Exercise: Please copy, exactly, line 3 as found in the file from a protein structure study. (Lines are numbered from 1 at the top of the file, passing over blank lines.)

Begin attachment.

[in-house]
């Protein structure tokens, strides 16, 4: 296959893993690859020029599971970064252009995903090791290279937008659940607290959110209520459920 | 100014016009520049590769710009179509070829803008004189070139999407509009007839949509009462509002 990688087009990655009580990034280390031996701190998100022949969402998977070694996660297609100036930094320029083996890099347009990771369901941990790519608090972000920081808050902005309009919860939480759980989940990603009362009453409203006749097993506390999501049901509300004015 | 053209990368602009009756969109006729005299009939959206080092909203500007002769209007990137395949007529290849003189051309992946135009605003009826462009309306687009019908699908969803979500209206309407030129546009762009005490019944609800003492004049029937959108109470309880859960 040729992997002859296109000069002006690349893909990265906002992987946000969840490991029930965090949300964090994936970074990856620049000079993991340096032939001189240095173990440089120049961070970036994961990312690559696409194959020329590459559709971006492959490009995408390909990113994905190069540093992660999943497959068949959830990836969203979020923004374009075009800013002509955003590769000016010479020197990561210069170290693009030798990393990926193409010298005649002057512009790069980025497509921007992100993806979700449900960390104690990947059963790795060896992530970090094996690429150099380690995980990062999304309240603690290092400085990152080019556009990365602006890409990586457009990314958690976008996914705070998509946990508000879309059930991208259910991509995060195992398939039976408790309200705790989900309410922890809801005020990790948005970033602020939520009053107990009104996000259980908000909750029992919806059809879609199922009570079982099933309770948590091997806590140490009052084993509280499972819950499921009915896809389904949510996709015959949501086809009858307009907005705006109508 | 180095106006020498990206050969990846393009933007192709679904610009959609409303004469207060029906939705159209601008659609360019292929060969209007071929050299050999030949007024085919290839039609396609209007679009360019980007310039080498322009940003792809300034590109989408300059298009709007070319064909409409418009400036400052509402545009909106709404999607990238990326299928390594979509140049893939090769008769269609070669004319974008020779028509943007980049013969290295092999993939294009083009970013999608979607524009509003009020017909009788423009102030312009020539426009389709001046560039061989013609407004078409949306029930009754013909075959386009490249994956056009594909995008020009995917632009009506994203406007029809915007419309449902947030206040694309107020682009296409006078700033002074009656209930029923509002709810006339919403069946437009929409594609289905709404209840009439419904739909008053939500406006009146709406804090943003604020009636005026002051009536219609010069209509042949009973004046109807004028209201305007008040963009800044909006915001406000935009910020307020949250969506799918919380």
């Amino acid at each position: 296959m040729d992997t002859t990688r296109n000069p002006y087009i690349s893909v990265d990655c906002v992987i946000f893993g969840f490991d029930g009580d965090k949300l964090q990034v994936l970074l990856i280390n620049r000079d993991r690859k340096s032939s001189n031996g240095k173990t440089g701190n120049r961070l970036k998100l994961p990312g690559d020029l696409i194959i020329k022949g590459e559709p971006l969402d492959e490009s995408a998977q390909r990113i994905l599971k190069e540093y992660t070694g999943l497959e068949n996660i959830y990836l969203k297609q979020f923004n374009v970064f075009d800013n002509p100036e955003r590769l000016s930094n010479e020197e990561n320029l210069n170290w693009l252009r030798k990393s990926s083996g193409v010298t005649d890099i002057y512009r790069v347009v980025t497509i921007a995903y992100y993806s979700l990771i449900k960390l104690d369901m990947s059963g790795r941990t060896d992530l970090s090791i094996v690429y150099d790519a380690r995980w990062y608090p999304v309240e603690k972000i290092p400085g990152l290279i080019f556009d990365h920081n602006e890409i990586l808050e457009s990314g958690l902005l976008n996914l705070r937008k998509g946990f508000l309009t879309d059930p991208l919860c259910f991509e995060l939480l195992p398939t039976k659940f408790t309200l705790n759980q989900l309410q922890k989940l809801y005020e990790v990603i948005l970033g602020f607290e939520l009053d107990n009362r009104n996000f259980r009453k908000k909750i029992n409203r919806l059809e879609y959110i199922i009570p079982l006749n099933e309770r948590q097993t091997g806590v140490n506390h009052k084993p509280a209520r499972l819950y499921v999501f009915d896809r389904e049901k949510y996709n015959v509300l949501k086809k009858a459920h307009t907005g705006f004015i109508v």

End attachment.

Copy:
């Amino acid at each position: 296959m040729d992997t002859t990688r296109n000069p002006y087009i690349s893909v990265d990655c906002v992987i946000f893993g969840f490991d029930g009580d965090k949300l964090q990034v994936l970074l990856i280390n620049r000079d993991r690859k340096s032939s001189n031996g240095k173990t440089g701190n120049r961070l970036k998100l994961p990312g690559d020029l696409i194959i020329k022949g590459e559709p971006l969402d492959e490009s995408a998977q390909r990113i994905l599971k190069e540093y992660t070694g999943l497959e068949n996660i959830y990836l969203k297609q979020f923004n374009v970064f075009d800013n002509p100036e955003r590769l000016s930094n010479e020197e990561n320029l210069n170290w693009l252009r030798k990393s990926s083996g193409v010298t005649d890099i002057y512009r790069v347009v980025t497509i921007a995903y992100y993806s979700l990771i449900k960390l104690d369901m990947s059963g790795r941990t060896d992530l970090s090791i094996v690429y150099d790519a380690r995980w990062y608090p999304v309240e603690k972000i290092p400085g990152l290279i080019f556009d990365h920081n602006e890409i990586l808050e457009s990314g958690l902005l976008n996914l705070r937008k998509g946990f508000l309009t879309d059930p991208l919860c259910f991509e995060l939480l195992p398939t039976k659940f408790t309200l705790n759980q989900l309410q922890k989940l809801y005020e990790v990603i948005l970033g602020f607290e939520l009053d107990n009362r009104n996000f259980r009453k908000k909750i029992n409203r919806l059809e879609y959110i199922i009570p079982l006749n099933e309770r948590q097993t091997g806590v140490n506390h009052k084993p509280a209520r499972l819950y499921v999501f009915d896809r389904e049901k949510y996709n015959v509300l949501k086809k009858a459920h307009t907005g705006f004015i109508v």